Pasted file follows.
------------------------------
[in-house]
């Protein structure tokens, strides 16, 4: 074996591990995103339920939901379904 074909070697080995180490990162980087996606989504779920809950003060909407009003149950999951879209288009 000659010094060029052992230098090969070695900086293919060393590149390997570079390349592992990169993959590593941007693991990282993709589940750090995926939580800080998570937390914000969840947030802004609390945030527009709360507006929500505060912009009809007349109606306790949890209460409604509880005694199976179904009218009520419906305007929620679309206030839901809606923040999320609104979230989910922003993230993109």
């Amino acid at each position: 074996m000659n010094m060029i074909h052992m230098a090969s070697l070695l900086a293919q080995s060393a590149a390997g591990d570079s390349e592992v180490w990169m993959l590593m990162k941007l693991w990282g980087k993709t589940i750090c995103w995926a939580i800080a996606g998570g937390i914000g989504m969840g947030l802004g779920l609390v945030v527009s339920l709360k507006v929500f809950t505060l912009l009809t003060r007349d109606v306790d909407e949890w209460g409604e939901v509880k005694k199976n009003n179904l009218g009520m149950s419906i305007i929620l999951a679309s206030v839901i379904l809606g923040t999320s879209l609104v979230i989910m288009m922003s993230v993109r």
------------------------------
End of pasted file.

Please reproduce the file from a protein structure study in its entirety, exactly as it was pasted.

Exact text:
[in-house]
């Protein structure tokens, strides 16, 4: 074996591990995103339920939901379904 074909070697080995180490990162980087996606989504779920809950003060909407009003149950999951879209288009 000659010094060029052992230098090969070695900086293919060393590149390997570079390349592992990169993959590593941007693991990282993709589940750090995926939580800080998570937390914000969840947030802004609390945030527009709360507006929500505060912009009809007349109606306790949890209460409604509880005694199976179904009218009520419906305007929620679309206030839901809606923040999320609104979230989910922003993230993109």
């Amino acid at each position: 074996m000659n010094m060029i074909h052992m230098a090969s070697l070695l900086a293919q080995s060393a590149a390997g591990d570079s390349e592992v180490w990169m993959l590593m990162k941007l693991w990282g980087k993709t589940i750090c995103w995926a939580i800080a996606g998570g937390i914000g989504m969840g947030l802004g779920l609390v945030v527009s339920l709360k507006v929500f809950t505060l912009l009809t003060r007349d109606v306790d909407e949890w209460g409604e939901v509880k005694k199976n009003n179904l009218g009520m149950s419906i305007i929620l999951a679309s206030v839901i379904l809606g923040t999320s879209l609104v979230i989910m288009m922003s993230v993109r």